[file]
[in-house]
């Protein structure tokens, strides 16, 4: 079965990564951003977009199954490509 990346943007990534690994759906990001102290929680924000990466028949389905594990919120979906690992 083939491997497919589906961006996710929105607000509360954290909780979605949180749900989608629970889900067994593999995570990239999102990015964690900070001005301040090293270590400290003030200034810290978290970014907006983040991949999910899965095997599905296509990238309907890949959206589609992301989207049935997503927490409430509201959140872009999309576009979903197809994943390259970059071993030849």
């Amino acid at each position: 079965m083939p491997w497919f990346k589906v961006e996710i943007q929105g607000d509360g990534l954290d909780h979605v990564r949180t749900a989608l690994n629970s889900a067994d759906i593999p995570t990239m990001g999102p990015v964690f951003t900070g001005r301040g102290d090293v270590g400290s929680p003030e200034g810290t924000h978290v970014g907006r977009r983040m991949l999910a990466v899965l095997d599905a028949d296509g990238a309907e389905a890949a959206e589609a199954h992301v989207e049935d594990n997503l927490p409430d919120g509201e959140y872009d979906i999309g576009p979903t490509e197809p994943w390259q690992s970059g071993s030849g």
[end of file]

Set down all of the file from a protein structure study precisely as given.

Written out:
[in-house]
């Protein structure tokens, strides 16, 4: 079965990564951003977009199954490509 990346943007990534690994759906990001102290929680924000990466028949389905594990919120979906690992 083939491997497919589906961006996710929105607000509360954290909780979605949180749900989608629970889900067994593999995570990239999102990015964690900070001005301040090293270590400290003030200034810290978290970014907006983040991949999910899965095997599905296509990238309907890949959206589609992301989207049935997503927490409430509201959140872009999309576009979903197809994943390259970059071993030849």
């Amino acid at each position: 079965m083939p491997w497919f990346k589906v961006e996710i943007q929105g607000d509360g990534l954290d909780h979605v990564r949180t749900a989608l690994n629970s889900a067994d759906i593999p995570t990239m990001g999102p990015v964690f951003t900070g001005r301040g102290d090293v270590g400290s929680p003030e200034g810290t924000h978290v970014g907006r977009r983040m991949l999910a990466v899965l095997d599905a028949d296509g990238a309907e389905a890949a959206e589609a199954h992301v989207e049935d594990n997503l927490p409430d919120g509201e959140y872009d979906i999309g576009p979903t490509e197809p994943w390259q690992s970059g071993s030849g």